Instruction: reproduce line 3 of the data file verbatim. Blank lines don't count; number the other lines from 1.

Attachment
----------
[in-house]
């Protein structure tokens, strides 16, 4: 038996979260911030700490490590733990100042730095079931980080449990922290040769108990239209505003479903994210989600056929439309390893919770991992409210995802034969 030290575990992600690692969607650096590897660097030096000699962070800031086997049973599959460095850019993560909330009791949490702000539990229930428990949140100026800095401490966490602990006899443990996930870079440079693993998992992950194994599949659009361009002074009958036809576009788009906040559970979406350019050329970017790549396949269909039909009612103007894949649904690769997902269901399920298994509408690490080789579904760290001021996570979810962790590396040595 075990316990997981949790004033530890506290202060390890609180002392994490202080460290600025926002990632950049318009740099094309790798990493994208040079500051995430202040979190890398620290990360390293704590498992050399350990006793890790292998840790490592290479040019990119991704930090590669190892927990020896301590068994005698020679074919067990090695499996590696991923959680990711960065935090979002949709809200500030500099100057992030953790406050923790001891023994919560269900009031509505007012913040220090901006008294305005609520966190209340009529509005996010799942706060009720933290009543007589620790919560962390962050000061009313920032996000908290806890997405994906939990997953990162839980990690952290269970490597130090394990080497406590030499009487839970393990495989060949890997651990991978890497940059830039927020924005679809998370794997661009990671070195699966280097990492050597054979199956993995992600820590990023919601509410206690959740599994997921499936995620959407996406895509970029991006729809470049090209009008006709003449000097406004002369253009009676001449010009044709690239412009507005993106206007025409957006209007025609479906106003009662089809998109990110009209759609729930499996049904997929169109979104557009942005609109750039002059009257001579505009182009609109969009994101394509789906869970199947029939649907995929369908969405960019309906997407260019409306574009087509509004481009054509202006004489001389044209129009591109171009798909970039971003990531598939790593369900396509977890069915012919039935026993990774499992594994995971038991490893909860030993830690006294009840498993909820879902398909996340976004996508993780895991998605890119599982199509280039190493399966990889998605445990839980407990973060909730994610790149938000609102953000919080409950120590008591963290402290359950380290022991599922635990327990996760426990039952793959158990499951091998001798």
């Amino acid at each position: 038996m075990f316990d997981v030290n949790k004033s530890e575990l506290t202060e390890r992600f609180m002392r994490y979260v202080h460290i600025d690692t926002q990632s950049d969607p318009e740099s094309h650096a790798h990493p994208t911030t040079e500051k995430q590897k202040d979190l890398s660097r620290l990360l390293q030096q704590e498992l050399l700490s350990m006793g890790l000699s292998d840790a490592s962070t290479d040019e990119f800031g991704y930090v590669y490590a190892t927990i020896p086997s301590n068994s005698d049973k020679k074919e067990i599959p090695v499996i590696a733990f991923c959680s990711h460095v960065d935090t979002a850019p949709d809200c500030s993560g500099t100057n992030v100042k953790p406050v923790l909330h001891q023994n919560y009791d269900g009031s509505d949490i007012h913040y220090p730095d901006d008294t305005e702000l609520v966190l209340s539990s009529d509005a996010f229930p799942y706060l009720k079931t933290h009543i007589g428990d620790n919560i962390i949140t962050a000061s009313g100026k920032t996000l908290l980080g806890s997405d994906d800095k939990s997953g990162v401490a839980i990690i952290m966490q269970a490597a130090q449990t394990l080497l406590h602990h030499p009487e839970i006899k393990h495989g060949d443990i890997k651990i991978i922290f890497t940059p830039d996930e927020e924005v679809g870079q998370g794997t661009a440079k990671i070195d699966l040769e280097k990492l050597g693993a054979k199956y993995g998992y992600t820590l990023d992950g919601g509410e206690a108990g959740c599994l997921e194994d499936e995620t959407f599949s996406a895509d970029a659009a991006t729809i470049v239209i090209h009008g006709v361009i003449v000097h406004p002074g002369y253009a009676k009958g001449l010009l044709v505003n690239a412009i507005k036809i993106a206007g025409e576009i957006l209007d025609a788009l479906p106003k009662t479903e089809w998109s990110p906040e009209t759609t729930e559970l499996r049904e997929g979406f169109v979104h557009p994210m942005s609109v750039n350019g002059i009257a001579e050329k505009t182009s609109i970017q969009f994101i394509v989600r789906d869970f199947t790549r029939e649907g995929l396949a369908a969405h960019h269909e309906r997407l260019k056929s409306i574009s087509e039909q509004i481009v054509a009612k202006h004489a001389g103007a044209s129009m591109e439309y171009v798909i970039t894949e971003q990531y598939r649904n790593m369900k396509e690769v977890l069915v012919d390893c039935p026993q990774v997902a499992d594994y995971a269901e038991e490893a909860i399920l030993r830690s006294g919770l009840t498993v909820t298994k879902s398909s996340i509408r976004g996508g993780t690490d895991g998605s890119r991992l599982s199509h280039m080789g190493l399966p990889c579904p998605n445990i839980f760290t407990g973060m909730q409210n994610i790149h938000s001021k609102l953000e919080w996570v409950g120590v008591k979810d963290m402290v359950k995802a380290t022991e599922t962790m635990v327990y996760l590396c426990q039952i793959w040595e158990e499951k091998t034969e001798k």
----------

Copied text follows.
């Amino acid at each position: 038996m075990f316990d997981v030290n949790k004033s530890e575990l506290t202060e390890r992600f609180m002392r994490y979260v202080h460290i600025d690692t926002q990632s950049d969607p318009e740099s094309h650096a790798h990493p994208t911030t040079e500051k995430q590897k202040d979190l890398s660097r620290l990360l390293q030096q704590e498992l050399l700490s350990m006793g890790l000699s292998d840790a490592s962070t290479d040019e990119f800031g991704y930090v590669y490590a190892t927990i020896p086997s301590n068994s005698d049973k020679k074919e067990i599959p090695v499996i590696a733990f991923c959680s990711h460095v960065d935090t979002a850019p949709d809200c500030s993560g500099t100057n992030v100042k953790p406050v923790l909330h001891q023994n919560y009791d269900g009031s509505d949490i007012h913040y220090p730095d901006d008294t305005e702000l609520v966190l209340s539990s009529d509005a996010f229930p799942y706060l009720k079931t933290h009543i007589g428990d620790n919560i962390i949140t962050a000061s009313g100026k920032t996000l908290l980080g806890s997405d994906d800095k939990s997953g990162v401490a839980i990690i952290m966490q269970a490597a130090q449990t394990l080497l406590h602990h030499p009487e839970i006899k393990h495989g060949d443990i890997k651990i991978i922290f890497t940059p830039d996930e927020e924005v679809g870079q998370g794997t661009a440079k990671i070195d699966l040769e280097k990492l050597g693993a054979k199956y993995g998992y992600t820590l990023d992950g919601g509410e206690a108990g959740c599994l997921e194994d499936e995620t959407f599949s996406a895509d970029a659009a991006t729809i470049v239209i090209h009008g006709v361009i003449v000097h406004p002074g002369y253009a009676k009958g001449l010009l044709v505003n690239a412009i507005k036809i993106a206007g025409e576009i957006l209007d025609a788009l479906p106003k009662t479903e089809w998109s990110p906040e009209t759609t729930e559970l499996r049904e997929g979406f169109v979104h557009p994210m942005s609109v750039n350019g002059i009257a001579e050329k505009t182009s609109i970017q969009f994101i394509v989600r789906d869970f199947t790549r029939e649907g995929l396949a369908a969405h960019h269909e309906r997407l260019k056929s409306i574009s087509e039909q509004i481009v054509a009612k202006h004489a001389g103007a044209s129009m591109e439309y171009v798909i970039t894949e971003q990531y598939r649904n790593m369900k396509e690769v977890l069915v012919d390893c039935p026993q990774v997902a499992d594994y995971a269901e038991e490893a909860i399920l030993r830690s006294g919770l009840t498993v909820t298994k879902s398909s996340i509408r976004g996508g993780t690490d895991g998605s890119r991992l599982s199509h280039m080789g190493l399966p990889c579904p998605n445990i839980f760290t407990g973060m909730q409210n994610i790149h938000s001021k609102l953000e919080w996570v409950g120590v008591k979810d963290m402290v359950k995802a380290t022991e599922t962790m635990v327990y996760l590396c426990q039952i793959w040595e158990e499951k091998t034969e001798k």